Anybody who has ever seen how plastic bottles or wastepaper are compressed before being recycled is familiar with the brute-force equipment that crushes these materials in preparation for the recycling process. In contrast, the molecular machinery that prepares proteins for being recycled in living cells is subtle and sophisticated – and, according to a new Weizmann Institute study, much more versatile than previously thought.
The Weizmann scientists, led by Dr. Michal Sharon
, have revealed dynamic adjustments that take place in this machinery as it labels proteins intended for recycling. Understanding exactly how the recycling occurs is essential because mistakes in this mechanism are responsible for a host of widespread diseases. In fact, so central is the recycling machinery to the life of the cell that in 2004, the Nobel Prize in Chemistry was awarded to scientists who had clarified the function of ubiquitin, a small molecular tag that marks proteins slated for destruction by this machinery.
In virtually all the cells of our body, proteins that are worn, damaged or simply no longer needed are constantly being dismantled and reassembled for future use. Among the cellular structures that regulate this process is a large molecular complex called the signalosome. Itself consisting of eight proteins, it releases a command that ultimately results in tagging the targeted protein with ubiquitin.
Until now, the signalosome was thought to maintain a fairly permanent structure. But the new Weizmann study has shown that, in fact, this large complex is highly dynamic: Each of its eight subunits can assume different shapes; furthermore, the subunits can rearrange themselves into various compositions. In addition, the entire signalosome can move to different parts of the cell, depending on the task at hand.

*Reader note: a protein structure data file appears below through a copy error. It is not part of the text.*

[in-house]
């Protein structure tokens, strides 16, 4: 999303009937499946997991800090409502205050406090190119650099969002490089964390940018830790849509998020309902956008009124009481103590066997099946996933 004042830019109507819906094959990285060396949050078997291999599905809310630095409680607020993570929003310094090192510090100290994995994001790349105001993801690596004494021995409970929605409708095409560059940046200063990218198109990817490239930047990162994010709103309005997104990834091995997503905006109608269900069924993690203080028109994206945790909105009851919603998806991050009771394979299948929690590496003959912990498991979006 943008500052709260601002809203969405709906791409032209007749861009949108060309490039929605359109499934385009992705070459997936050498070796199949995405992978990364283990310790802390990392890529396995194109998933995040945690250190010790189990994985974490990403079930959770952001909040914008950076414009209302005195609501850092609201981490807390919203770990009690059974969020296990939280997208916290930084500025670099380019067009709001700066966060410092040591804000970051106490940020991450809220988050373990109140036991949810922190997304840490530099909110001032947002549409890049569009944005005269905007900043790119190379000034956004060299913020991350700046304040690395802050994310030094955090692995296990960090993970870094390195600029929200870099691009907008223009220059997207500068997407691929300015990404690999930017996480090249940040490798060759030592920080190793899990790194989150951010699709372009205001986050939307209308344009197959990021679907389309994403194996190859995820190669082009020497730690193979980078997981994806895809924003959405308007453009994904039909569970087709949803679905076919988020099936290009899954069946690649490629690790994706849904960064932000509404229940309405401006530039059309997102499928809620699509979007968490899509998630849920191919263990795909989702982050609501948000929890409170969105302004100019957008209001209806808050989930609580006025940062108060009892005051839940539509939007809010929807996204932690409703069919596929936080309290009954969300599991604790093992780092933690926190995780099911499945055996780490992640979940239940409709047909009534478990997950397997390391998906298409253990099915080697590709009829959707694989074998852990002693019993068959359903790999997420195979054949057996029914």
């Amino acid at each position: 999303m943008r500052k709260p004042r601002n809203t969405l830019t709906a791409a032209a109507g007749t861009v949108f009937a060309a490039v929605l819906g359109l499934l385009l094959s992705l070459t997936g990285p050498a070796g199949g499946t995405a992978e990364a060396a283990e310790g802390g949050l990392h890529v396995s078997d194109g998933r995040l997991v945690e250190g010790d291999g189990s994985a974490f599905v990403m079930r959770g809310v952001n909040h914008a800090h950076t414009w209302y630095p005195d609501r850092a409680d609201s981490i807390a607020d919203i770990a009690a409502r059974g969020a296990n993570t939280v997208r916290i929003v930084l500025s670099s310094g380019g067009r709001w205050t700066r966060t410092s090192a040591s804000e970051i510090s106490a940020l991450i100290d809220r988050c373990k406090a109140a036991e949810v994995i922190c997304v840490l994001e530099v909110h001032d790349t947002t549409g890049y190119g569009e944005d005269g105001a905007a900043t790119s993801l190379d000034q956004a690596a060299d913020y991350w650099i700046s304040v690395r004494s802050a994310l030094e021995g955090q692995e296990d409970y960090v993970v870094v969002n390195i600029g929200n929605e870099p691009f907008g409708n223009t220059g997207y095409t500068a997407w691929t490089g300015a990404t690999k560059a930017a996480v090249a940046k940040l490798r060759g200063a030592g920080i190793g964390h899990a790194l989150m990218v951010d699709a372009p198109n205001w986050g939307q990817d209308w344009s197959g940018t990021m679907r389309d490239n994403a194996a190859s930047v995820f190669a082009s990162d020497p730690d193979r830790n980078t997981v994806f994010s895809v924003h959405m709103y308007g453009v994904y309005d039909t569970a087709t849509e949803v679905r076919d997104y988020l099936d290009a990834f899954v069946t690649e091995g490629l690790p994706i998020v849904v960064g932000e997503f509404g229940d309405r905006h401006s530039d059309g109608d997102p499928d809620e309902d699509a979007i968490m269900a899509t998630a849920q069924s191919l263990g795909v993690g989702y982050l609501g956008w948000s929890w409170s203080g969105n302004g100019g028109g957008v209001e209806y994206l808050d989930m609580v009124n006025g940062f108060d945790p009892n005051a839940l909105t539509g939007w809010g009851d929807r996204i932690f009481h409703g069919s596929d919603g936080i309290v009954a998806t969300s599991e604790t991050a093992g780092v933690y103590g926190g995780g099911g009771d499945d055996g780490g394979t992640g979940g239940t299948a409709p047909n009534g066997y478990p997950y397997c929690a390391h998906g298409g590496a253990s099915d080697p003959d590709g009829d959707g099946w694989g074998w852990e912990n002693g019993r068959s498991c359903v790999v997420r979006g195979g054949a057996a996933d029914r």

Working with living human cells and using several technologies, including advanced mass spectroscopy, the researchers clarified how the signalosome operates in a crisis as it responds to DNA damage inflicted by ultraviolet radiation. The researchers found that the signalosome undergoes several adjustments. It rushes from the cytoplasm to the nucleus, where the damage has occurred; the more extensive the damage, the more massive its migration to the nucleus. Moreover, the signalosome’s subunits assume different shapes compared with the complex remaining in the cytoplasm. These findings reveal that the signalosome can adjust itself to match the cell’s changing needs.
, reported recently in Molecular and Cellular Biology
, was performed by Sharon, and Drs. Maria G. Füzesi-Levi and Gili Ben-Nisan in the Institute’s Biological Chemistry Department, together with Dr. Yishai Levin of the Nancy and Stephen Grand Israel National Center for Personalized Medicine on the Weizmann campus, Dr. Elisabetta Bianchi of the Pasteur Institute in France, and Dr. Houjiang Zhou, Dr. Michael J. Deery and Prof. Kathryn S. Lilley of the University of Cambridge.
The study may in the future shed new light on molecular mechanisms involved in the cell’s repair process following DNA damage; errors in this process may ultimately lead to cancer.
On a more basic level, the new findings may have broad implications for our understanding of how humans and other living organisms function on the molecular level. They suggest that not only the signalosome but also other large cellular machines might be much more dynamic and versatile than currently believed.
Dr. Michal Sharon’s research is supported by the European Research Council; the Sergio Lombroso Award for Cancer Research; and Karen Siem, UK. Dr. Sharon is the incumbent of the Elaine Blond Career Development Chair in Perpetuity.